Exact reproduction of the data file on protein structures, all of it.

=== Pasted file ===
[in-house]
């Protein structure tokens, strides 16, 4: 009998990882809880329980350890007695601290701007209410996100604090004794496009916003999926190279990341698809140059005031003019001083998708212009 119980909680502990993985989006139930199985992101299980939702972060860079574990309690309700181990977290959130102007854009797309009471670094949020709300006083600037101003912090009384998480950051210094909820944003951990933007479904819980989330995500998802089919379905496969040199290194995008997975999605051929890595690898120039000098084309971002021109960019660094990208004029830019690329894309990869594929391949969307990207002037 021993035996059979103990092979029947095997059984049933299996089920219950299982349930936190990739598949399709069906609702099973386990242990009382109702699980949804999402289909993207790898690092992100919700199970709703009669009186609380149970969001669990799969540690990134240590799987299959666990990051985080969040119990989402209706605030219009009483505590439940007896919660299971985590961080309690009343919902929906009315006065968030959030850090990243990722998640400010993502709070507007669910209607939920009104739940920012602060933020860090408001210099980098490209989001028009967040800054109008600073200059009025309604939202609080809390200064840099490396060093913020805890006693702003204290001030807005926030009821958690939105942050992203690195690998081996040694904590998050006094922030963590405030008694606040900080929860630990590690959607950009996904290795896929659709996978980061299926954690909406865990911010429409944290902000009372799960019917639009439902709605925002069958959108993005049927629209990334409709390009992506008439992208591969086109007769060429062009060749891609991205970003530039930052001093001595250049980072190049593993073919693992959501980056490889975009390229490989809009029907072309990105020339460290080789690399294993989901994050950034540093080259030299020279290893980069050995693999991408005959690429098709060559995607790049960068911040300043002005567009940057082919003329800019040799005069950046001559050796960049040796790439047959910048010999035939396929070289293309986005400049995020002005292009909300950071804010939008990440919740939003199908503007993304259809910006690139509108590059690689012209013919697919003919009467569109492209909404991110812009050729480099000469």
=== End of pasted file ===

[in-house]
């Protein structure tokens, strides 16, 4: 009998990882809880329980350890007695601290701007209410996100604090004794496009916003999926190279990341698809140059005031003019001083998708212009 119980909680502990993985989006139930199985992101299980939702972060860079574990309690309700181990977290959130102007854009797309009471670094949020709300006083600037101003912090009384998480950051210094909820944003951990933007479904819980989330995500998802089919379905496969040199290194995008997975999605051929890595690898120039000098084309971002021109960019660094990208004029830019690329894309990869594929391949969307990207002037 021993035996059979103990092979029947095997059984049933299996089920219950299982349930936190990739598949399709069906609702099973386990242990009382109702699980949804999402289909993207790898690092992100919700199970709703009669009186609380149970969001669990799969540690990134240590799987299959666990990051985080969040119990989402209706605030219009009483505590439940007896919660299971985590961080309690009343919902929906009315006065968030959030850090990243990722998640400010993502709070507007669910209607939920009104739940920012602060933020860090408001210099980098490209989001028009967040800054109008600073200059009025309604939202609080809390200064840099490396060093913020805890006693702003204290001030807005926030009821958690939105942050992203690195690998081996040694904590998050006094922030963590405030008694606040900080929860630990590690959607950009996904290795896929659709996978980061299926954690909406865990911010429409944290902000009372799960019917639009439902709605925002069958959108993005049927629209990334409709390009992506008439992208591969086109007769060429062009060749891609991205970003530039930052001093001595250049980072190049593993073919693992959501980056490889975009390229490989809009029907072309990105020339460290080789690399294993989901994050950034540093080259030299020279290893980069050995693999991408005959690429098709060559995607790049960068911040300043002005567009940057082919003329800019040799005069950046001559050796960049040796790439047959910048010999035939396929070289293309986005400049995020002005292009909300950071804010939008990440919740939003199908503007993304259809910006690139509108590059690689012209013919697919003919009467569109492209909404991110812009050729480099000469």